1. Mafadi, 2. Njesuthi, 3. Champagne Castle, 4. Popple Peak, 5. Mont-Aux-Sources. South Africa is Africa's southernmost country and the only one that borders both the Indian and Atlantic Oceans. Pretoria is the capital, and Johannesburg is the largest city. The majority of South Africa's interior land is a plateau. The Drakensberg is the name given to the eastern portion of the Great Escarpment. This mountain range stretches for over 600 miles and contains some of South Africa's highest peaks. This article will go over some of South Africa's highest peaks.
With a height of 11,320 feet, the Mafadi peak is South Africa’s tallest peak. The mountain is on the border between South Africa and Lesotho, with Thambana Ntlenyana, at 11,424 feet, being the highest peak in Lesotho. The name Mafida is translated to mean “mother of Fida,” however the Sotho argues that Ntheledi, which means “makes me slip,” is more appropriate and acceptable. Ntheledi is the name of a neighboring watercourse. Hikers flock to the peak in droves, with tens of thousands of people visiting each year. The Atlantic Ocean and the Orange basin are fed by the mountain’s drainage.
The Corner-Leslies Loop, a popular route to Mafadi, is growing increasingly popular. On day 1, hike to Centenary Hut in Injisuthi Nature Reserve, on day 2, ascend Corner Pass and climb Mafadi, on day 3, descend Leslie’s Pass to Marble Baths, and on day 4, go back to the Njesuthi campground.
Elevation: 11,319 feet
Location: Lesotho, South Africa
KwaZulu-Natal is a South African province formed in 1994 by merging the Zulu bantustan of KwaZulu and the Natal Province. It is in the country’s southeast corner, with a long stretch of the Indian Ocean coastline, and borders three other provinces as well as the countries of Mozambique, Eswatini, and Lesotho. Pietermaritzburg is the capital, and Durban is the largest city. With slightly fewer residents than Gauteng, it is South Africa’s second-most populous province. One of the highest mountains, Njesuthi, is located in KwaZulu-Natal province.
Elevation: 11,181 feet
Location: KwaZulu Natal, South Africa
Champagne Castle is located in the KwaZulu-Natal region and is 11,079 feet above sea level. It is primarily made up of basalt rock. In the early twentieth century, Reverend Stocker became the first person to summit the mountain. It has a number of subsidiary summits, with Cathkin Peak (highest), Sterkhorn, Monk’s Cowl, and Dragons Back being the four tallest.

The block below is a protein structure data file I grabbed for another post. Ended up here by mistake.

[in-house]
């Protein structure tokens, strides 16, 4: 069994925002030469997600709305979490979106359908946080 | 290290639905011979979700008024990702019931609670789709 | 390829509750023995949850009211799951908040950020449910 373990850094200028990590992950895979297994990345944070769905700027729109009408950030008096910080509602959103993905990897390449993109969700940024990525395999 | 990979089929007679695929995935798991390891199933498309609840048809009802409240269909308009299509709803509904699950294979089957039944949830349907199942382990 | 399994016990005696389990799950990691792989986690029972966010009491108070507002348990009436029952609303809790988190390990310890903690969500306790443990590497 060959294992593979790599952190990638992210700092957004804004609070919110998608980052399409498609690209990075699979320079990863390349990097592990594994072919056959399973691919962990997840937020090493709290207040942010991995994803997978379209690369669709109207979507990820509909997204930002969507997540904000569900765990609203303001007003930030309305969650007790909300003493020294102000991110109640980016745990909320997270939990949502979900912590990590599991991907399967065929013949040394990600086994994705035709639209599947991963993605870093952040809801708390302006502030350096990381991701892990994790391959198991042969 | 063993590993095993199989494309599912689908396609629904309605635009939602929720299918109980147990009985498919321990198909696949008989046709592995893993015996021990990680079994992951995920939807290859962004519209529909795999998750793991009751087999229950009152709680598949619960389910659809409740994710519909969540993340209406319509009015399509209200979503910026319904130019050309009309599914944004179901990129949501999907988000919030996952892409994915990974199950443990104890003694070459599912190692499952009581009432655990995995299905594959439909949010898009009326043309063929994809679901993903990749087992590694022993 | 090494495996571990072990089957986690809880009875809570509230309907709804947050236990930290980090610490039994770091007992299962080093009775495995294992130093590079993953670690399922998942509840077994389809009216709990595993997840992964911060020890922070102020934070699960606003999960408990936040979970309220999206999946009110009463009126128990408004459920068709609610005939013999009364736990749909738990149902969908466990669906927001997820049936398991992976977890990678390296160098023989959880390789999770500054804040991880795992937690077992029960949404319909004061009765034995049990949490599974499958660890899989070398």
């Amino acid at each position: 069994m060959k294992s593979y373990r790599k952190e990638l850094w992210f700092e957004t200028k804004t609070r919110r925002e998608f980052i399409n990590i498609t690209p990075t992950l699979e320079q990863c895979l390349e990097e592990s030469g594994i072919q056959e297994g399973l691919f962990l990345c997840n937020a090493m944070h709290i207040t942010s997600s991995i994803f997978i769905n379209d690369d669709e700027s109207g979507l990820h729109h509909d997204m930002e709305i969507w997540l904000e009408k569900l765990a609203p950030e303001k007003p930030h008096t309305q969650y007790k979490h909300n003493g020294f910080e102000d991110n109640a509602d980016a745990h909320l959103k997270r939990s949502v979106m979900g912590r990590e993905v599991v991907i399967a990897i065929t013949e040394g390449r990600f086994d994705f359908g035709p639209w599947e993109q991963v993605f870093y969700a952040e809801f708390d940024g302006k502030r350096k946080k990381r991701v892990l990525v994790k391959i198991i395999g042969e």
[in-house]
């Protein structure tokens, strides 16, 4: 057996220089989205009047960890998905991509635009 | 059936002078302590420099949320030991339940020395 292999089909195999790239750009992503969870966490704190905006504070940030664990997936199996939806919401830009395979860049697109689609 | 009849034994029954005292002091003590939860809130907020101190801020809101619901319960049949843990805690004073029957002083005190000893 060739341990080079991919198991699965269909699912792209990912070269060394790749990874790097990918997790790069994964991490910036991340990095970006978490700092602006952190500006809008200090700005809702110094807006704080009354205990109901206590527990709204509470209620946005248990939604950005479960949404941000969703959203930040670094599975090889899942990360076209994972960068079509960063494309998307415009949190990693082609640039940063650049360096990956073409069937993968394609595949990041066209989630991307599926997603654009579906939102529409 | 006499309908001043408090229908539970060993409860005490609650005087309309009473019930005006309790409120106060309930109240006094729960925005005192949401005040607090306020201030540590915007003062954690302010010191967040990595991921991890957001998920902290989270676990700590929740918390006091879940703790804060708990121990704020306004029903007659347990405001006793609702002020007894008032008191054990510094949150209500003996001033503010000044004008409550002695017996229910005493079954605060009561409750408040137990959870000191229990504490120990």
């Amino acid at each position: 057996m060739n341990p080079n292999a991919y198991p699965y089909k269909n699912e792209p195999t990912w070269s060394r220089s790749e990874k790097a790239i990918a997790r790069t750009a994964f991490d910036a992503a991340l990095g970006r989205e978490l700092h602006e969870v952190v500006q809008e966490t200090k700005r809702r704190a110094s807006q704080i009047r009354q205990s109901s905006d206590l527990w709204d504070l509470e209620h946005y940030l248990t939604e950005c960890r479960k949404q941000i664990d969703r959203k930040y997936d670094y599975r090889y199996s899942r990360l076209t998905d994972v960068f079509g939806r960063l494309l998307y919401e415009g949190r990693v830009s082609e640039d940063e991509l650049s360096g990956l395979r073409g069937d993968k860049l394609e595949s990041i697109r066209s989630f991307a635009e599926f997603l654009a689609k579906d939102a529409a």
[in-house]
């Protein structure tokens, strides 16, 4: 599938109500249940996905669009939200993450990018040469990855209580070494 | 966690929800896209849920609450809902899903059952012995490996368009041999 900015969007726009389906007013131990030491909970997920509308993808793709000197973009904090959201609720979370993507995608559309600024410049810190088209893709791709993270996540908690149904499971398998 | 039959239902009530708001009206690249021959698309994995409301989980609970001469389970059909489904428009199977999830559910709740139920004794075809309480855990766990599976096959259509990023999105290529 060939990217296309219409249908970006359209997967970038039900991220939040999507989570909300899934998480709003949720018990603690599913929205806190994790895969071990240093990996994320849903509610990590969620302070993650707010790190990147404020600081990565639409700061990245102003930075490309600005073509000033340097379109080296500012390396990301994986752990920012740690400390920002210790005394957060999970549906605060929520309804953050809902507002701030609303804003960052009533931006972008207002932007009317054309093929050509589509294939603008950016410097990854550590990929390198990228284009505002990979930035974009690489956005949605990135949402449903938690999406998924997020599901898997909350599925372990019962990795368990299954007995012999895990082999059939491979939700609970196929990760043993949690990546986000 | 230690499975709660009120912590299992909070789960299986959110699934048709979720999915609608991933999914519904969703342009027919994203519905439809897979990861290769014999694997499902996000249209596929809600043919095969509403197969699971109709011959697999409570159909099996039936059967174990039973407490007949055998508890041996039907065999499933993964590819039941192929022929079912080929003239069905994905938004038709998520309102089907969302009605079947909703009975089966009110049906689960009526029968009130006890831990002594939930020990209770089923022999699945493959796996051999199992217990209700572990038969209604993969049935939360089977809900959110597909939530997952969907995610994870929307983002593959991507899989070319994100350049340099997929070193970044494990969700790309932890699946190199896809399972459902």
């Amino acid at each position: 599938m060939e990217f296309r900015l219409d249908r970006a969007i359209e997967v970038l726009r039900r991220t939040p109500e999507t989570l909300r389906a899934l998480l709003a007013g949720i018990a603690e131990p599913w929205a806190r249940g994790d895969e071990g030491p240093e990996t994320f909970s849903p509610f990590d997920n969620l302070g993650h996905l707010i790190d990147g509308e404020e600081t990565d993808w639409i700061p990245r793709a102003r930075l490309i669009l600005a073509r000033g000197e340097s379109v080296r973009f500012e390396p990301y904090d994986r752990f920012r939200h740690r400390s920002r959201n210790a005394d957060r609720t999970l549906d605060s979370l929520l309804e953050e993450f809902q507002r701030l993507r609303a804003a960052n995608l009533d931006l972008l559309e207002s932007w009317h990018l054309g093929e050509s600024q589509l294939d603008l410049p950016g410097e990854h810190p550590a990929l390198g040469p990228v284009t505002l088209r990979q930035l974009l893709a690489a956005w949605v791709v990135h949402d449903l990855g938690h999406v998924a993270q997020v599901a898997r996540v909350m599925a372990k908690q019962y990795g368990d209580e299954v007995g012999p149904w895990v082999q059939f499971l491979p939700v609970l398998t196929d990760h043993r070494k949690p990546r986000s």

Two mountaineers are supposed to have given the place the moniker champagne castle. When two brave mountaineers, David Gray and Major Grantham, climbed the peaks just in front of Cathkin, it is believed that they were ready to pop a bottle of champagne to commemorate their arduous journey. But, as luck would have it, the guide spilled the bottle on a rock, and Champagne Castle was christened in the Drakensberg’s heart. Cathkin Peak was named after Stephan Snyman, a Lanarkshire immigrant who named his home after Cathkin Braes, a Glasgow hill.
Champagne Castle, Monk’s Cowl, and Cathkin Peak are the names of nearby hotels and resorts, as is customary in the Drakensberg.
Elevation: 11,079 feet
Location: KwaZulu-Natal, South Africa
Popple Peak is a mountain in South Africa’s Drakensberg range. It is situated on the watershed that separates South Africa and Lesotho, on the border between the two countries. Popple Peak is 3331 meters above sea level and rises about 300 meters above the surrounding escarpment. It is one of South Africa’s highest peaks, and it can be seen from as far as Estcourt and Ladysmith in the KwaZulu-Natal Midlands.
According to the Mountain Club of South Africa, this peak is a Khulu, which is defined as a peak above 3000 meters that is not within 1 km of another Khulu.
Barry Anderson named the mountain after John Poppleton in 1946. (who climbed the peak with Barry Anderson and Des Watkins). When Poppleton arrived at the summit, a thunderstorm blew up, and he was afraid for his safety, so he left. Anderson later forwarded the survey of the summit to the Surveyor-General, naming it “Popple Peak” and stating its height.
Elevation: 10,926 feet
Mont-aux-Sources is a mountain in Southern Africa that is part of the Drakensberg Range’s highest peaks. It is mostly in Lesotho, with some parts in South Africa’s KwaZulu-Natal and Free State provinces.
The peak can be reached via chain ladders from the Sentinel Car Park near Witsieshoek. The Mont-Aux-Sources is part of a basalt plateau that rises to about 3,050 meters above sea level (10 000 ft). A sheer wall of 330 vertical meters, known as the Amphitheatre and the Sentinel, is one of the many escarpments that surround the plateau. The highest point is a peak 3 kilometers from the Drakensberg escarpment that rises to 3,282 meters.
The hilly terrain was dubbed mont aux Sources by French missionaries who visited the region in 1836 because key rivers have their sources in the range.
The Tugela, which runs eastward into the Indian Ocean on the KwaZulu-Natal coast, is one of several rivers that begin in the Mont-Aux-Sources. The Tugela plunges 947 meters in a sequence of falls in the Royal Natal National Park, about 7 kilometers from Mont-Aux-Sources. This is the world’s second-highest series of falls.
Elevation: 10,768 feet